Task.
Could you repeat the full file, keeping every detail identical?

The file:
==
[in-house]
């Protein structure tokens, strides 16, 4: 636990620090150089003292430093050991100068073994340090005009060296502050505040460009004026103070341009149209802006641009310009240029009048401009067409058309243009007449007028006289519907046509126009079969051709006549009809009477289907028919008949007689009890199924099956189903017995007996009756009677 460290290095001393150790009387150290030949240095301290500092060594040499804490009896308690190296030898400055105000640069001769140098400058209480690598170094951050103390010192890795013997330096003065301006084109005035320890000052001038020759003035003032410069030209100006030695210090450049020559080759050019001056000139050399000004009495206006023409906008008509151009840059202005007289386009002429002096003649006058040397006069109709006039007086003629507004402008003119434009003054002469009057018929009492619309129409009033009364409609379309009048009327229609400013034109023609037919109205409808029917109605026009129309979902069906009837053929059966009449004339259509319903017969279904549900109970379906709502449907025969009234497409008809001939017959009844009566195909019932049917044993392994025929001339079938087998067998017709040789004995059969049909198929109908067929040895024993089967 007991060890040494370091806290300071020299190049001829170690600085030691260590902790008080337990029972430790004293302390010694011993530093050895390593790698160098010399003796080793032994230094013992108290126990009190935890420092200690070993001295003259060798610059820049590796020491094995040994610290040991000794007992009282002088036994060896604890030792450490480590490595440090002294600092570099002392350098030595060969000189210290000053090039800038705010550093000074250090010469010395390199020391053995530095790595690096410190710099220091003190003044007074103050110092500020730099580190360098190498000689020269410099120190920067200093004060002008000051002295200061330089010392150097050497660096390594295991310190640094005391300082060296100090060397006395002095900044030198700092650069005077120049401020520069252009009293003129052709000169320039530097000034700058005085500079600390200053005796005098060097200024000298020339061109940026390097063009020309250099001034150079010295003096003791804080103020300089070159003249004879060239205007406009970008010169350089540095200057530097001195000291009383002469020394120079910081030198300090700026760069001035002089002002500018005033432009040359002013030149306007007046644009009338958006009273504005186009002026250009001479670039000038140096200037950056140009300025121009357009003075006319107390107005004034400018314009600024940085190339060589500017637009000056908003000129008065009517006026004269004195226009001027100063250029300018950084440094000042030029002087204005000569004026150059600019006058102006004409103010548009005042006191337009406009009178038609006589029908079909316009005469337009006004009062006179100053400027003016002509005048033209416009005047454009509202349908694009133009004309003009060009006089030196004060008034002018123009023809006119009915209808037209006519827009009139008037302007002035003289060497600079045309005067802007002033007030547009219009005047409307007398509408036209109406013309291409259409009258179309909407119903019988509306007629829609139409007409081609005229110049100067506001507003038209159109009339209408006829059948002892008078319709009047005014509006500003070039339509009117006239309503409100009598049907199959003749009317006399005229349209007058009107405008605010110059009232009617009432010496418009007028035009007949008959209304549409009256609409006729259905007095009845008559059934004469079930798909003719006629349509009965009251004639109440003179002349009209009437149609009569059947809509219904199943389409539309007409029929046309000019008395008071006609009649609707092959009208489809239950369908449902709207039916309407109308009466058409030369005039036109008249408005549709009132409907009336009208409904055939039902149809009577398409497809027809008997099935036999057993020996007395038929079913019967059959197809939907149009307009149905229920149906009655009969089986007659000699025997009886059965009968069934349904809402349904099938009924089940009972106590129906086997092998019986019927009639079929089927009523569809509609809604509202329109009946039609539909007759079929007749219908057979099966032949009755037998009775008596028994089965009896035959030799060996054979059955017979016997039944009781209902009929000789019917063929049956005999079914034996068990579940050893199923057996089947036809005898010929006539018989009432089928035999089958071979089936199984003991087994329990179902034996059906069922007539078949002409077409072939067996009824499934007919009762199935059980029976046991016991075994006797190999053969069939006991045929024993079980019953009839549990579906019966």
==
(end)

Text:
[in-house]
């Protein structure tokens, strides 16, 4: 636990620090150089003292430093050991100068073994340090005009060296502050505040460009004026103070341009149209802006641009310009240029009048401009067409058309243009007449007028006289519907046509126009079969051709006549009809009477289907028919008949007689009890199924099956189903017995007996009756009677 460290290095001393150790009387150290030949240095301290500092060594040499804490009896308690190296030898400055105000640069001769140098400058209480690598170094951050103390010192890795013997330096003065301006084109005035320890000052001038020759003035003032410069030209100006030695210090450049020559080759050019001056000139050399000004009495206006023409906008008509151009840059202005007289386009002429002096003649006058040397006069109709006039007086003629507004402008003119434009003054002469009057018929009492619309129409009033009364409609379309009048009327229609400013034109023609037919109205409808029917109605026009129309979902069906009837053929059966009449004339259509319903017969279904549900109970379906709502449907025969009234497409008809001939017959009844009566195909019932049917044993392994025929001339079938087998067998017709040789004995059969049909198929109908067929040895024993089967 007991060890040494370091806290300071020299190049001829170690600085030691260590902790008080337990029972430790004293302390010694011993530093050895390593790698160098010399003796080793032994230094013992108290126990009190935890420092200690070993001295003259060798610059820049590796020491094995040994610290040991000794007992009282002088036994060896604890030792450490480590490595440090002294600092570099002392350098030595060969000189210290000053090039800038705010550093000074250090010469010395390199020391053995530095790595690096410190710099220091003190003044007074103050110092500020730099580190360098190498000689020269410099120190920067200093004060002008000051002295200061330089010392150097050497660096390594295991310190640094005391300082060296100090060397006395002095900044030198700092650069005077120049401020520069252009009293003129052709000169320039530097000034700058005085500079600390200053005796005098060097200024000298020339061109940026390097063009020309250099001034150079010295003096003791804080103020300089070159003249004879060239205007406009970008010169350089540095200057530097001195000291009383002469020394120079910081030198300090700026760069001035002089002002500018005033432009040359002013030149306007007046644009009338958006009273504005186009002026250009001479670039000038140096200037950056140009300025121009357009003075006319107390107005004034400018314009600024940085190339060589500017637009000056908003000129008065009517006026004269004195226009001027100063250029300018950084440094000042030029002087204005000569004026150059600019006058102006004409103010548009005042006191337009406009009178038609006589029908079909316009005469337009006004009062006179100053400027003016002509005048033209416009005047454009509202349908694009133009004309003009060009006089030196004060008034002018123009023809006119009915209808037209006519827009009139008037302007002035003289060497600079045309005067802007002033007030547009219009005047409307007398509408036209109406013309291409259409009258179309909407119903019988509306007629829609139409007409081609005229110049100067506001507003038209159109009339209408006829059948002892008078319709009047005014509006500003070039339509009117006239309503409100009598049907199959003749009317006399005229349209007058009107405008605010110059009232009617009432010496418009007028035009007949008959209304549409009256609409006729259905007095009845008559059934004469079930798909003719006629349509009965009251004639109440003179002349009209009437149609009569059947809509219904199943389409539309007409029929046309000019008395008071006609009649609707092959009208489809239950369908449902709207039916309407109308009466058409030369005039036109008249408005549709009132409907009336009208409904055939039902149809009577398409497809027809008997099935036999057993020996007395038929079913019967059959197809939907149009307009149905229920149906009655009969089986007659000699025997009886059965009968069934349904809402349904099938009924089940009972106590129906086997092998019986019927009639079929089927009523569809509609809604509202329109009946039609539909007759079929007749219908057979099966032949009755037998009775008596028994089965009896035959030799060996054979059955017979016997039944009781209902009929000789019917063929049956005999079914034996068990579940050893199923057996089947036809005898010929006539018989009432089928035999089958071979089936199984003991087994329990179902034996059906069922007539078949002409077409072939067996009824499934007919009762199935059980029976046991016991075994006797190999053969069939006991045929024993079980019953009839549990579906019966």